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Sticking with change, Lester puts Red Sox back in first

Posted by David D'Onofrio  July 29, 2013 12:19 AM

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Unable to arrange for it on his first three visits to town this season, Joe Maddon was hoping he'd get a chance to see one sight in particular when he makes this year's final trip to Boston on Monday.

Derek, of course, is Derek Jeter -- who returned from the disabled list to help the Yankees knock off Maddon's Rays in New York. And who helped ensure that a most encouraging win by the Red Sox would allow them to regain first place in the American League East, and thus the coveted top slot in the standings that'll adorn Fenway Park's left-field wall when Tampa Bay arrives for a make-up game Monday night.

It was encouraging for a variety of reasons, including David Ortiz hitting his 20th homer among four hits, Mike Napoli's two doubles continuing the rediscovery his extra-base power, and a couple of hits for both Jarrod Saltalamacchia and Jacoby Ellsbury, both of whom had been slumping a bit recently. It's encouraging, too, that the Sox were able to win a series at Baltimore, given the problems the Orioles has presented them over the past year and a half.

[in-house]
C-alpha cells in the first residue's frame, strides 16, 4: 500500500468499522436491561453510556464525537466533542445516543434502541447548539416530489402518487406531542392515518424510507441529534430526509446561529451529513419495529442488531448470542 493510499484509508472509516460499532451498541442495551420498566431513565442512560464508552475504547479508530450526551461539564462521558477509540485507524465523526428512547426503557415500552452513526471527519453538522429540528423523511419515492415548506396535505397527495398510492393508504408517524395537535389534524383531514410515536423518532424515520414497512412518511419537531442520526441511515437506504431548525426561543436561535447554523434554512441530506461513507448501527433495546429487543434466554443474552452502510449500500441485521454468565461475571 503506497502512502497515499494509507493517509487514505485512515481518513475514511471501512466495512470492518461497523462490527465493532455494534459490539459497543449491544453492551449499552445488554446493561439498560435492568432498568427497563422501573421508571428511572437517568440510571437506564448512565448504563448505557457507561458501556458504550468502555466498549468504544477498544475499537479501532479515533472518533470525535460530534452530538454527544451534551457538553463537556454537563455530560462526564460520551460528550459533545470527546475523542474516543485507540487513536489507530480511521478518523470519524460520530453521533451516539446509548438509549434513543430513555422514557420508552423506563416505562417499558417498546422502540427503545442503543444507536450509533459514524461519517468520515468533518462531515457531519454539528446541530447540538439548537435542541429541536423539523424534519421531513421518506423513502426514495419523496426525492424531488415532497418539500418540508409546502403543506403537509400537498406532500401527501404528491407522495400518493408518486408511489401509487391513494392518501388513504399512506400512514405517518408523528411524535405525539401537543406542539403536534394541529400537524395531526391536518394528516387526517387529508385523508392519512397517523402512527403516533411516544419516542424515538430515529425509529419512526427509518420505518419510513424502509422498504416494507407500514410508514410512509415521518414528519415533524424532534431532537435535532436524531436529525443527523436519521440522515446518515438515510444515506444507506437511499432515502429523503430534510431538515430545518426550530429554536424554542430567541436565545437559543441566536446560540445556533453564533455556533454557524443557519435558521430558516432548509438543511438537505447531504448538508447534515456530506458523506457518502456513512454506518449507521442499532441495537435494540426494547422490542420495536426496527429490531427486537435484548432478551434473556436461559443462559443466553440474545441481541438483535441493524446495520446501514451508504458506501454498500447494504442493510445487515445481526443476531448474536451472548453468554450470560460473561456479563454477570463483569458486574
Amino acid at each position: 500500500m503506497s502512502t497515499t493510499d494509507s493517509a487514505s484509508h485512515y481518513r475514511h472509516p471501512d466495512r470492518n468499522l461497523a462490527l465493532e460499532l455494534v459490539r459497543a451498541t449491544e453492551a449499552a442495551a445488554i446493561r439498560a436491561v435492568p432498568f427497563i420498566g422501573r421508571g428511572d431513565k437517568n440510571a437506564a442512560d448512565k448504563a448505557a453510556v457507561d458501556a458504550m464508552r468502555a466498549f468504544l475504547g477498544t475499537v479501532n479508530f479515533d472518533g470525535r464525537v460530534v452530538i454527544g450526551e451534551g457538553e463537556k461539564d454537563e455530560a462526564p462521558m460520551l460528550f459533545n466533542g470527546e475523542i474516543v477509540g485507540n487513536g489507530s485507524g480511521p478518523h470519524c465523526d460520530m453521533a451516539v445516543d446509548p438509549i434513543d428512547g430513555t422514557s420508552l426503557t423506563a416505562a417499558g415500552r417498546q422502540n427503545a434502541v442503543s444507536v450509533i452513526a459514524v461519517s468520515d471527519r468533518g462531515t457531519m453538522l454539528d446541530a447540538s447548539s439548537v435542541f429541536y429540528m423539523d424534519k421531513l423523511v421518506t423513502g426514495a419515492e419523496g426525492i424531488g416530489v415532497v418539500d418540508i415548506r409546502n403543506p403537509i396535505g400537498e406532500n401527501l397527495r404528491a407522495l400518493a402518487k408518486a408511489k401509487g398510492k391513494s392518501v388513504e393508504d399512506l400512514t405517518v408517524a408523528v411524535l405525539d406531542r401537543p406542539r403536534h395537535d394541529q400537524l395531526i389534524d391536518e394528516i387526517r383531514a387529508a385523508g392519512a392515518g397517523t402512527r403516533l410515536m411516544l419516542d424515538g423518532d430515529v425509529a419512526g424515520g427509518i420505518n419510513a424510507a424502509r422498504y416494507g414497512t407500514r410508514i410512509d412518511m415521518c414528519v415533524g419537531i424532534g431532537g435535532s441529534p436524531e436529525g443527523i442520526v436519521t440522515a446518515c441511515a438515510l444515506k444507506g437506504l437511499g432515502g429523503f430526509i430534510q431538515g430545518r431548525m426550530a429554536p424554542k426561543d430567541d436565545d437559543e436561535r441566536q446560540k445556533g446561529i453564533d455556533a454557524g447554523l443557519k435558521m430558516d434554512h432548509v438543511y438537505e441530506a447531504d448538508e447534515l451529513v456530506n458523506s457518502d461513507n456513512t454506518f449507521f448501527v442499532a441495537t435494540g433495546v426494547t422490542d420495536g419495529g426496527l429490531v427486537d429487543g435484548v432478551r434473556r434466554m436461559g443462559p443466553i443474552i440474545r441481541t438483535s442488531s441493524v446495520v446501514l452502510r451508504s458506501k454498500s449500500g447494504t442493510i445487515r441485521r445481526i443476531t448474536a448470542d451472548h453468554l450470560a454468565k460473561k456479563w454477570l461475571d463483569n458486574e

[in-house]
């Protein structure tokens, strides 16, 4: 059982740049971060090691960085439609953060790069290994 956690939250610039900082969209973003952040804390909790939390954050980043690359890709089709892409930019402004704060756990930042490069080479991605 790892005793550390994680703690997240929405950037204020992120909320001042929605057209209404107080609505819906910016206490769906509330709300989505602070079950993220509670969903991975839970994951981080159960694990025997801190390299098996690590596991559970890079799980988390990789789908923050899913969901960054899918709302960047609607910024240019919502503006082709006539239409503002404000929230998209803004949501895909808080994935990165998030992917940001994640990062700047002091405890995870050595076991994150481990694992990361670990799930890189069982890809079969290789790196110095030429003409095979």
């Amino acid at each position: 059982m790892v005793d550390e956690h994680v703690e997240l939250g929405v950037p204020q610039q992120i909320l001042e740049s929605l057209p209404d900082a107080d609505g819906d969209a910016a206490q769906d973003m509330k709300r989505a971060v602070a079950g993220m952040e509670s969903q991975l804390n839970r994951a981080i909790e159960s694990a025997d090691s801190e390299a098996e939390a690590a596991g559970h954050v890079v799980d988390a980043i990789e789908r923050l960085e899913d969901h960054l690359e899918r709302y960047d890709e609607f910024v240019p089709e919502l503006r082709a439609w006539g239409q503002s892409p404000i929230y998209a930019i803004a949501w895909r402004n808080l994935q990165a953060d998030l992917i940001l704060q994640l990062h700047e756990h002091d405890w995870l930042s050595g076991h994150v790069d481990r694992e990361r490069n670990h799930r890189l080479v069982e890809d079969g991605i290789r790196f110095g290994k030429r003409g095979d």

Without question, though, the most encouraging aspect of Boston's 5-0 win was the performance of Jon Lester, whose left hand holds so many of the team's hopes for this season -- and who is beginning to look capable of carrying that burden again.

After a brutal June, during which his earned run average was 7.62, Lester delivered a 3.13 ERA over his five outings in July (despite that one of them was a five-run, five-inning failure in Seattle), and his final two appearances of the month not only seemed to indicate that the Sox have identified the problem with his approach, but that the pitcher has effectively executed the plan to correct it.

Last week against the Rays, Lester and Saltalamacchia made a concerted effort to be less reliant on the lefty's go-to cutter. That strategy yielded terrific results, though at the time we wondered if the means of attack was aimed specifically for Tampa, or if it reflected a true departure from Lester's comfort zone.